1/2 tsp. crushed red pepper flakes


Tightly pack the peach halves, alternating with the ginger and garlic, into 2 clean 1/2-quart jars. (or you can do one 1-quart jar).


Meanwhile, in a small, non-reactive saucepan bring the remaining ingredients to a quick boil over high heat. Immediately remove from heat and ladle over the peaches, making sure to cover them and transferring all the spices to the peaches.


Brine 2Finished

Cover tightly and let cool to room temperature. Immediately after cooling, refrigerate peaches. Chill the pickled peaches for 2 – 3 days before using them. They’ll keep 4 weeks in the refrigerator.

Recipe by Kathy Casey Food Studios® –

Quick Summer Garden Pickles
Makes 4 quarts

Vegetable Mixture:
7 cups (about 2 lb.) 3/4″-sliced pickling cucumbers
2 1/2 cups (3/4 lb.) 1/2″-thick-slant-cut carrots
2 medium jalapeño peppers, cut in half, or 1 large, quartered
1 1/2 cups (6 oz wt.) 1 1/2″ chunks yellow or white onion
1 1/2 cups (6 oz wt.) 1 1/2″ chunks red onion
2 cups (8 oz wt) 1″ chunks red bell peppers (substitute some hot peppers or some of your other favorite summer peppers if desired)
2 cups (3/4 lb.) 1/2″- to 3/4″-sliced yellow zucchini or yellow squash

Pickling Brine:
2 cups white distilled vinegar
2 cups cider vinegar
1 3/4 cups water
1 3/4 cups sugar
2 Tbsp. pickling spice
3 Tbsp. kosher salt
1/4 tsp. crushed red pepper flakes

Place all vegetables in a large bowl and toss together to mix colors. Divide vegetables among four clean, regular mouth 1-quart canning jars, packing vegetables in tight. Set jars on a dish towel in a draft-free place in the kitchen.

Place the pickling brine ingredients in a non-aluminum sauce pan over high heat. Bring to a rolling boil and then immediately ladle pickling brine into filled jars, filling to 1/2″ from the top and being sure to cover the vegetables and distribute spices evenly. Immediately cover jar with lid and tighten. Let cool to room temperature, then refrigerate. Let pickle for at least 2 days before eating. Pickles will last refrigerated up to 1 month.

Recipe by Kathy Casey Food Studios® –

Posted by Kathy on August 14th, 2015  |  Add Comment |  Posted in Foodie News, Fruit, KOMO Radio, Lifestyle, Recent Posts, Recipes, Snacks

KUOW – 94.9 FM

Seattle’s KUOW – 94.9 FM is airing segments on farmers markets. Check out this segment on the Ballard Farmers Market and my tips on how to pick fresh peaches, including my Honey Lavender Peach Fizz recipe!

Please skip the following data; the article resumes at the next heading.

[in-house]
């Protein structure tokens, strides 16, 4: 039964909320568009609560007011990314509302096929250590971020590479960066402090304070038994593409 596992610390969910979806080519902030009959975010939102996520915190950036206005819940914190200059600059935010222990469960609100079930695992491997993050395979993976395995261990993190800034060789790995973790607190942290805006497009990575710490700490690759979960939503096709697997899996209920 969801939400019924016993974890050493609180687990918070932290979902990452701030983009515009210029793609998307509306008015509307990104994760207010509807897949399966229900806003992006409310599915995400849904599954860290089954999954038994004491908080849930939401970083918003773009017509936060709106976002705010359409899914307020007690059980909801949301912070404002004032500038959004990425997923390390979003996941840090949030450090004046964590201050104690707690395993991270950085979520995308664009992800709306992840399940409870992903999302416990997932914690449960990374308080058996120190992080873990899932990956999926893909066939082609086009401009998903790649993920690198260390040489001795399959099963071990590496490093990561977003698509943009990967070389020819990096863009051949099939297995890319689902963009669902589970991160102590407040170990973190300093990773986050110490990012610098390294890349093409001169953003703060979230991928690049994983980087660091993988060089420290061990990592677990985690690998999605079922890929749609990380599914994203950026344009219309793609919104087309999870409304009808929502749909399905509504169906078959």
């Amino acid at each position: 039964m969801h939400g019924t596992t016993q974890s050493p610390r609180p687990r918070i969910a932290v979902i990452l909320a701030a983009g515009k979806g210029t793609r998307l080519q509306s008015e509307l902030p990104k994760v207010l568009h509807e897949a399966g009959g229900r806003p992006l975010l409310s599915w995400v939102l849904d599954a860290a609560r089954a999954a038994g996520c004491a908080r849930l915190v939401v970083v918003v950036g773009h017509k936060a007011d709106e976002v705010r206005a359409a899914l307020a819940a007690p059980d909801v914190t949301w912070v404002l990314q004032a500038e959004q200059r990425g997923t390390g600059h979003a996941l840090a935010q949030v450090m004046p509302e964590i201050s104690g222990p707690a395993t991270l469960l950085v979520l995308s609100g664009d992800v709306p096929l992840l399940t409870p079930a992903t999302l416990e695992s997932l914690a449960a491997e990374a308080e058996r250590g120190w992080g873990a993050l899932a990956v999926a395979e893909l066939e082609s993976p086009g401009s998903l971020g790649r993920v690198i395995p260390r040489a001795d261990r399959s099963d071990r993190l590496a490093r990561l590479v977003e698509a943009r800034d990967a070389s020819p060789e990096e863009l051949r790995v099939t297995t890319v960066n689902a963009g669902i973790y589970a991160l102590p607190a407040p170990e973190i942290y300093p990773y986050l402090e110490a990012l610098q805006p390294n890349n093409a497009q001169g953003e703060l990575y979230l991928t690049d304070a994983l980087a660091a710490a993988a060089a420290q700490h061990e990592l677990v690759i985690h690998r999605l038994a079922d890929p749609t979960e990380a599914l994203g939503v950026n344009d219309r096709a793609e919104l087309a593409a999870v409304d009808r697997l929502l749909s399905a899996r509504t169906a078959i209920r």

And for a demo on how to make Fresh Peach Puree, check out

Posted by Kathy on August 11th, 2015  |  Add Comment |  Posted in Fruit, Lifestyle, Press, Recent Posts, Recipes, videos

Celebrate Summer Peaches

It’s that time of summer when juicy stone fruits come to market: nectarines, plums, apricots and my favorite, PEACHES!

But isn’t it a bummer when you get a peach and it’s not bursting with that sweet flavor you remember? Well, peach evangelist Jon Rowley has worked to fix that.

Jon says that when you cut the peach and its super shiny
that will mean that its gonna be sweet!

Every year he collaborates with Pence Orchards in Wapato and the organic Frog Hollow Farms in Brentwood, California for Peach-O-Rama, celebrated at Met Markets.


Each of these peaches must meet a minimum of 13 Brix (that is the measure of the % of sugar in the peach).

So what to do with all these juicy peaches? Well, eating peaches out of hand is amazingly delicious, but I also love them sliced and tossed in an arugula salad dotted with goat cheese and a sprinkle of toasted northwest hazelnuts.

And if you love sweetness, there is nothing better than a delicious homemade peach pie. And one of my favorites is with stone fruits: peaches, cherries and apricots. But you can make it with all peaches, too!

The recipe incorporates my favorite fruit pie tip: put down a thin rolled out layer of almond paste on the bottom crust before filling the pie it adds a delicious flavor and keeps the crust from getting soggy.

So here’s to the juicy peach! –Kathy

Pie Holes
Peaches combine with other Stone Fruits in this delicious pie!

Summer Stone Fruit Pie with Almond Paste & Amaretto Cream
You can use all peaches in the pie if you like or a variety of other stone fruits to mix in with the peaches.

Makes 19-inch pie

2 cups flour
1/2 tsp. salt
1/2 tsp. nutmeg
6 Tbsp. shortening or lard
6 Tbsp. cold butter
2 to 3 Tbsp. ice water

1/4 cup (2 ounces) marzipan (almond paste)
3 cups pitted, 1/4-inch-sliced peaches, peeled
1 cup pitted cherries, (I like to use tart cherries if you can find them, you can also use frozen ones without sugar)
2 cups pitted, 1/4-inch sliced apricots
1/4 cup brown sugar
1/2 cup granulated sugar
2 Tbsp. flour

Egg Wash Glaze
1 egg
1 Tbsp. milk
1 Tbsp. coarse sanding sugar (or substitute granulated sugar), optional

Amaretto Cream
1/2 cup whipping cream
1 1/2 Tbsp. brown sugar
1 Tbsp. amaretto

Preheat oven to 375 degrees F.

To make the crust: In a large bowl, combine flour, salt and nutmeg. Cut in shortening and butter until particles are pea-sized. Sprinkle in ice water, 1 tablespoon at a time, mixing gently with a fork until dough comes together in a ball.


Divide into 2 even pieces. Do not over handle the dough. (If dough is too soft to handle, press gently into 2 disks, wrap in plastic and refrigerate for about 20 minutes before rolling.)

On a lightly floured surface, roll out the first piece of dough to a bit bigger than your 9-inch pie pan. Brush excess flour off crust, and then gently roll up crust onto rolling pin. Unroll into pie pan and press/fit crust into pan. Roll crust over at edges. Roll out the remaining piece of dough to fit top of pan, but slightly bigger. Cover with plastic and move on to making the filling.


To fill the pie: Roll marzipan into a ball, then press out into a disk on a piece of plastic wrap. Cover with another piece of plastic wrap. Roll out to fit the bottom crust, place it in the freezer if it’s too soft.


Remove the top piece of plastic wrap, then turn it into the curst using plastic wrap as a guide, fit marzipan into the bottom crust. (Remove the plastic wrap).